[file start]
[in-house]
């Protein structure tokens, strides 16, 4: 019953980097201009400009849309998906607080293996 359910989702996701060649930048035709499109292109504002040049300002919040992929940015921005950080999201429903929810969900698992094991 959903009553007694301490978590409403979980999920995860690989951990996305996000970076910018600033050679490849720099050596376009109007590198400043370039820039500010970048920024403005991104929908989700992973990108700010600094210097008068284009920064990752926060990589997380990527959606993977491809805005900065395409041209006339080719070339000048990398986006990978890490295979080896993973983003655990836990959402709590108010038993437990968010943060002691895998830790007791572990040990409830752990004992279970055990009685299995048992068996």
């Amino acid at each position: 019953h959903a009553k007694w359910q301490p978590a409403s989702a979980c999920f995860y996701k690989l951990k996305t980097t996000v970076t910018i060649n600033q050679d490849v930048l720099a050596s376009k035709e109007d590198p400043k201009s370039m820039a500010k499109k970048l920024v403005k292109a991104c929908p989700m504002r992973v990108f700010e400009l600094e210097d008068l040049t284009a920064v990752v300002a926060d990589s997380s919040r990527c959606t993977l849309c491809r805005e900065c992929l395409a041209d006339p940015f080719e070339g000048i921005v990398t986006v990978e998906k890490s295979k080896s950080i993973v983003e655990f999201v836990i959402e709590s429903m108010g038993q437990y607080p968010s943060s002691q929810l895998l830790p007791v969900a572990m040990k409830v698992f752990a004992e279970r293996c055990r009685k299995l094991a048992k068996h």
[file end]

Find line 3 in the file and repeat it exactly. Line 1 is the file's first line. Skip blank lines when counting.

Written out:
């Amino acid at each position: 019953h959903a009553k007694w359910q301490p978590a409403s989702a979980c999920f995860y996701k690989l951990k996305t980097t996000v970076t910018i060649n600033q050679d490849v930048l720099a050596s376009k035709e109007d590198p400043k201009s370039m820039a500010k499109k970048l920024v403005k292109a991104c929908p989700m504002r992973v990108f700010e400009l600094e210097d008068l040049t284009a920064v990752v300002a926060d990589s997380s919040r990527c959606t993977l849309c491809r805005e900065c992929l395409a041209d006339p940015f080719e070339g000048i921005v990398t986006v990978e998906k890490s295979k080896s950080i993973v983003e655990f999201v836990i959402e709590s429903m108010g038993q437990y607080p968010s943060s002691q929810l895998l830790p007791v969900a572990m040990k409830v698992f752990a004992e279970r293996c055990r009685k299995l094991a048992k068996h």